A wooden fishing boat abandoned in Forder Lake up against the railway viaduct.
The 31 ton sailing trawler Boy Eric was built in 1921 in Rye, Sussex, by G & T Smith Ltd. who also built the Master Hand broken up at Torpoint. The Boy Eric was registered in Lowestoft in 1921 as LT1241 and was fitted with a ketch rig and was described as a 'tosher smack'. By 1923 Boy Eric was owned by William Brown of Lowestoft and by 1930 she was owned by Mrs Stella Stead of Lowestoft and registered as 24 tons. From 1936 to 1940 she was in the hands of Thomas White of Lowestoft. In 1941 she had auxiliary engines fitted to complement her sails.
However in 1946 the Boy Eric was still fishing and caught a German WWII flying bomb in her nets which they brought to the surface, but the ropes broke so both flying bomb and a £50 net went to the bottom.
In 1947 she was owned by Bob Leach of Brighton and registered in Shoreham as SM448. At that time she made a trip to Newhaven to visit marine engineers Bayley and Stone for general repairs and was converted from sail power to diesel power in September of that year. At some point around this time the ship was converted from a fishing boat to a liveaboard and one source reported that "her fish hold made a fine lounge".
Boy Eric was involved in two madcap schemes to go on expeditions. The first was in October 1959 when eight men, two women, a boy and a puppy set out on a 10,000 mile voyage to Singapore. The crew for this venture was skipper John Marks, his pregnant wife Joy, his 7 year old son Philip and mongrel puppy called Peter, along with Dr Gerald Roberts, Marks' brother Michael, Australian Edward West, four divers and a passenger, Miss Maria Sprung. The plan was to go fishing for mother-of-pearl in the Timor Sea off Indonesia. The brave explorers left Newhaven and got to Shoreham, took a chance on the weather and got into heavy seas and got towed in just 18 hours later by the Danish cargo ship Toroesand after getting only 20 miles from port.
In June 1966 the Boy Eric was in trouble again and had to be rescued by the Exmouth lifeboat. On a voyage to Dartmouth from Guernsey the boat experienced engine trouble in heavy seas with 7 souls on board. The Exmouth lifeboat was launced and tool the stricken vessel in tow, but while the lifeboat was towing the Boy Eric to safety another vessel, the 32ft Ribbon, overtook the pair in the channel leading to Exmouth and went aground on the rocks.
The second expedition was in April 1967. American Richard Haws and Australian Jon Smith planned to sail Boy Eric to Greece and wanted six people to help sail the ship on the six-week journey. Richard was quoted as saying, "We would be prepared to take a number of women, provided they are eager to do their share of the work". The trip would cost each member of the team £50 in food but they would have to find their own way back to the UK. Boy Eric was bought by the two adventurers in January 1967 after she had been lying idle for six months. They intended to make Greece their base for cruises then planned on sailing to Sydney and perhaps to America.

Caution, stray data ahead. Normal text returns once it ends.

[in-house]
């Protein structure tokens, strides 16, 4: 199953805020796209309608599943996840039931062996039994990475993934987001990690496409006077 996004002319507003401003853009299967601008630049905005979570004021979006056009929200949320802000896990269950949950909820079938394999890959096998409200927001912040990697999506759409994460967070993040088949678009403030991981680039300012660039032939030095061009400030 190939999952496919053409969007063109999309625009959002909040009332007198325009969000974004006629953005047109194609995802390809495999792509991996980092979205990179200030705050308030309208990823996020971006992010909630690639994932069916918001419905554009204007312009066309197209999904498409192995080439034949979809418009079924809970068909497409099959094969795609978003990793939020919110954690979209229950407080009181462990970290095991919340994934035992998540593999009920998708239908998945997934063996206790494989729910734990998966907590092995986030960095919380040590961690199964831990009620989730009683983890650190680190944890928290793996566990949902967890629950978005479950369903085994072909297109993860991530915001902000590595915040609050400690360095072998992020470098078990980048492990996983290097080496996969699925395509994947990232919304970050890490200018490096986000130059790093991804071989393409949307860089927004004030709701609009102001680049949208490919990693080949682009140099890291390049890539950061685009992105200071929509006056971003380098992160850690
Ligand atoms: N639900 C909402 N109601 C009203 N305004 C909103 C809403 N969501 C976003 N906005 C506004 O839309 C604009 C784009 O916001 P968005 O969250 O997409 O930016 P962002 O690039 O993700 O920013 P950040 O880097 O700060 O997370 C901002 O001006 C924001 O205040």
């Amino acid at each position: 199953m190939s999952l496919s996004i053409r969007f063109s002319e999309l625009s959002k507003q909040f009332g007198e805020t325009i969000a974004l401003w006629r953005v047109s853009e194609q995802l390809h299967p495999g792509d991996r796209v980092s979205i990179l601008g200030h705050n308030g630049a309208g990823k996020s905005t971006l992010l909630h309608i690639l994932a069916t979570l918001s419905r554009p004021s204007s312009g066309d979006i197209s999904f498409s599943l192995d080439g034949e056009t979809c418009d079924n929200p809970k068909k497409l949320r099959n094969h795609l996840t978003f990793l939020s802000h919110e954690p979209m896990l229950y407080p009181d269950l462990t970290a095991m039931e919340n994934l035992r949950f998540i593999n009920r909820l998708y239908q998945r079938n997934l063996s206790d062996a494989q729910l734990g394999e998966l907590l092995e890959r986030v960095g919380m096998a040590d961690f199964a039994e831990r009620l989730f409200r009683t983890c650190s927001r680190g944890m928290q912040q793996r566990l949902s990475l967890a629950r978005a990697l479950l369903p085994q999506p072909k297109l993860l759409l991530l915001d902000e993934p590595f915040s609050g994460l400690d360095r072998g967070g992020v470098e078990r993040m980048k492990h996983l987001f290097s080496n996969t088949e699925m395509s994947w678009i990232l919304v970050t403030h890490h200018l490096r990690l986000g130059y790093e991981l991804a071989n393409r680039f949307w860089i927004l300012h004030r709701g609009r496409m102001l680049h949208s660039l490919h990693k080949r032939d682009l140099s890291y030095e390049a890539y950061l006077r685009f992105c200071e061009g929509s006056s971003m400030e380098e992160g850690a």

Langley and Small say that she spent time as part of the Brixham trawler fleet but no record of that can be found, but the next part of her story comes from these same authors. The Boy Eric was moved to Plymouth and became a houseboat for Brian Kent, yard manager of Quayside Services of Stonehouse. When the company went into liquidation the Boy Eric was moored in the Hamoaze then the Cattewater where she was sold to Roger Lovejoy for £11,500.
Lovejoy brought the ship back to the Hamoaze in August 1984, crewed by his Israeli wife and their daughter who was called African Moon. On the way up the river Tamar the Boy Eric collided with the Cremyll Beacon and did considerable damage to her starboard bow. For some months she was moored off Gravesend beach because Lovejoy had been refused permission to beach the unseaworthy trawler at Torpoint. Instead the Boy Eric was taken to Forder Creek and moored alongside the railway viaduct to be left to fall apart.
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The remains of the Boy Eric can be found under the western arch of the viaduct, hard up against one of the piers. When The SHIPS Project photographed the hulk in 2017 the hull had collapsed and eroded so only a metre of the sides remained above the riverbed, obscured by weed, and the stern had completely collapsed.
The remains of the Boy Eric lie under the railway viaduct that crosses Forder Lake.
The hulk can be seen from the side of the lake and accessed at low tide. Follow the road to Antony passage from Forder, climb down to the shoreline and head south. The hulk can be seen from the embankment under the railway viaduct and the abandoned Steam Pinnace can be seen from the same place.
Last updated 29 May 2021
Position OS: SX 41347 57668
Position GPS: 50.397431, -4.233594
G & T Smith Ltd., Rye, Sussex
Sail, ketch rig, then diesel
1942 APRIL 19TH. - RAMSGATE, KENT.
At 3.30 P.M. the naval base reported a fishing boat, off the North Foreland, in need of a tow into harbour. She was the Boy Eric, of Lowestoft, on voyage, with a crew of two, to Ramsgate for repairs. A light S.W. wind was blowing and the sea was smooth, but as the naval authorities wished the boat to be got in quickly and no other suitable boat was available, the motor life-boat Agnes Cross, on temporary duty at the station, was launched at 4.50 P.M., and returned with the Boy Eric in tow at 6.40 P.M. - Rewards, £2 13s.
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